As with all proposed rules, the federal agency of origin is seeking public comments to enable them to draft a final rule that will be effective in achieving its goal and not lead to harmful unintended consequences.
Why the Current Proposal Will not Achieve Its Stated Goal
In the wholesale sector, which has been regulated from the beginning and which supplies the regulatory framework for the current proposal, virtually every breeder is commercial. They are in business and working to make a profit. A large majority of US breeders, however, do not and never have operated in the wholesale marketplace. These are the breeders who have always been exempted as retail pet stores. Unlike wholesale breeders, they are a very diverse group, and their mode of operation is shaped by different goals. While some are motivated by profit, many are motivated by a desire to preserve and improve a given breed; they do not function as businesses trying to make a profit, a fact underscored by IRS guidance and rulings regarding hobby breeders. Depending on their goal, retail breeders of different types keep vastly different numbers of dogs, and they keep them in different kinds of facilities depending on the number kept. They do not breed their dogs with the same frequency or use the same methods to advertise or sell them.
The bottom line is this: Unlike wholesale breeders, retail breeders are not a homogenous group and regulations that attempt to treat them as a uniform group are doomed to failure.
Complicating matters further, not only are retail breeders far more diverse than wholesale breeders, they are far more numerous. This is a huge factor that the USDA Regulatory Impact Analysis & Initial Regulatory Flexibility Analysis did not recognize when drafting their proposal. Information gathered from dog registries and from reviewing the assumptions, methods and sources used in the government analysis indicate that they have underestimated the number of new breeders that this proposal would regulate by a factor of at least 10. In other words, the 1500 new breeders they estimate will be affected by this rule is actually closer to 15,000 and perhaps much higher. This miscalculation is very serious because it misleads the agency into thinking it will have the resources necessary to enforce the proposed rule as it is currently drafted.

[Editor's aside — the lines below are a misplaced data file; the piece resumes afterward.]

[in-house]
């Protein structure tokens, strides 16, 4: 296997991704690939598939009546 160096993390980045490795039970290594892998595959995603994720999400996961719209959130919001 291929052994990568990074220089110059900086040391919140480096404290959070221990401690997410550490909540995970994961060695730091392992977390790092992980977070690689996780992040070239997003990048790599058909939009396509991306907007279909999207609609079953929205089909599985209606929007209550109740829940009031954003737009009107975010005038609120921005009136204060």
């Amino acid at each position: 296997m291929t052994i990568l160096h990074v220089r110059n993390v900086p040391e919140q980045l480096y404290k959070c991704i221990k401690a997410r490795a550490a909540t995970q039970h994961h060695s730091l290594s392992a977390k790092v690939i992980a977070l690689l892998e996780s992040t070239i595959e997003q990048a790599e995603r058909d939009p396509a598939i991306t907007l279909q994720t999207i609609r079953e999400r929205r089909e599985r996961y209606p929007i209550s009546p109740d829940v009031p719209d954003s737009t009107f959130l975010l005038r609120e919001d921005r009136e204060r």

The proposed rule was prompted by an audit conducted by the agency’s Office of Inspector General (OIG) in the wholesale dog breeding sector. It concluded that some large scale commercial breeders were avoiding regulations by selling animals directly to consumers over the Internet and shipping them to buyers, sight unseen. The audit recommended “… that the Secretary seek legislative change to exclude Internet breeders from the definition of 'retail pet store,' and require that all applicable breeders or brokers who sell through the Internet be regulated under AWA.” In the context of the audit report, it is very clear that they were talking about large scale commercial operations, not relatively small in-home heritage breeding programs.